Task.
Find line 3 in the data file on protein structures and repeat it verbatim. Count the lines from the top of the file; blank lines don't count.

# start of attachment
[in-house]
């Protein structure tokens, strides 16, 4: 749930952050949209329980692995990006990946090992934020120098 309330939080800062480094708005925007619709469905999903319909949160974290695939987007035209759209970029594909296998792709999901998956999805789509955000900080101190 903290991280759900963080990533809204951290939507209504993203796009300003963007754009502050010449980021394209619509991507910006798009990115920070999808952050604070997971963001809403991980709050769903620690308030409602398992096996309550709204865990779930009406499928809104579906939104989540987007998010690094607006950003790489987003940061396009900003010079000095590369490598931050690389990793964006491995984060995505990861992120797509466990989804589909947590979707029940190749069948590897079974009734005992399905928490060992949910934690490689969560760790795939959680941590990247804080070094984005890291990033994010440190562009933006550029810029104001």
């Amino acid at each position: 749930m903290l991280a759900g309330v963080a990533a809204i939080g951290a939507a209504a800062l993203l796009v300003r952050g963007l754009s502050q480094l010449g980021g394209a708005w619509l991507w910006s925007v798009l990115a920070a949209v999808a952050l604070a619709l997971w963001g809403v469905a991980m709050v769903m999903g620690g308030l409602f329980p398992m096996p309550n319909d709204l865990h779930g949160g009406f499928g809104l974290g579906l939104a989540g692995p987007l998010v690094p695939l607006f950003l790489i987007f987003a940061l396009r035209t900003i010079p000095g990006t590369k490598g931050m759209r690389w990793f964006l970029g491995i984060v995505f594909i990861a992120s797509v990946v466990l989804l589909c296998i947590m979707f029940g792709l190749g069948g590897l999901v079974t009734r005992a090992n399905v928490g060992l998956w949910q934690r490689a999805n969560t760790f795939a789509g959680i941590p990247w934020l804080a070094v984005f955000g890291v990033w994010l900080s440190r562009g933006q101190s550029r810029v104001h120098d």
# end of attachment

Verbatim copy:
């Amino acid at each position: 749930m903290l991280a759900g309330v963080a990533a809204i939080g951290a939507a209504a800062l993203l796009v300003r952050g963007l754009s502050q480094l010449g980021g394209a708005w619509l991507w910006s925007v798009l990115a920070a949209v999808a952050l604070a619709l997971w963001g809403v469905a991980m709050v769903m999903g620690g308030l409602f329980p398992m096996p309550n319909d709204l865990h779930g949160g009406f499928g809104l974290g579906l939104a989540g692995p987007l998010v690094p695939l607006f950003l790489i987007f987003a940061l396009r035209t900003i010079p000095g990006t590369k490598g931050m759209r690389w990793f964006l970029g491995i984060v995505f594909i990861a992120s797509v990946v466990l989804l589909c296998i947590m979707f029940g792709l190749g069948g590897l999901v079974t009734r005992a090992n399905v928490g060992l998956w949910q934690r490689a999805n969560t760790f795939a789509g959680i941590p990247w934020l804080a070094v984005f955000g890291v990033w994010l900080s440190r562009g933006q101190s550029r810029v104001h120098d």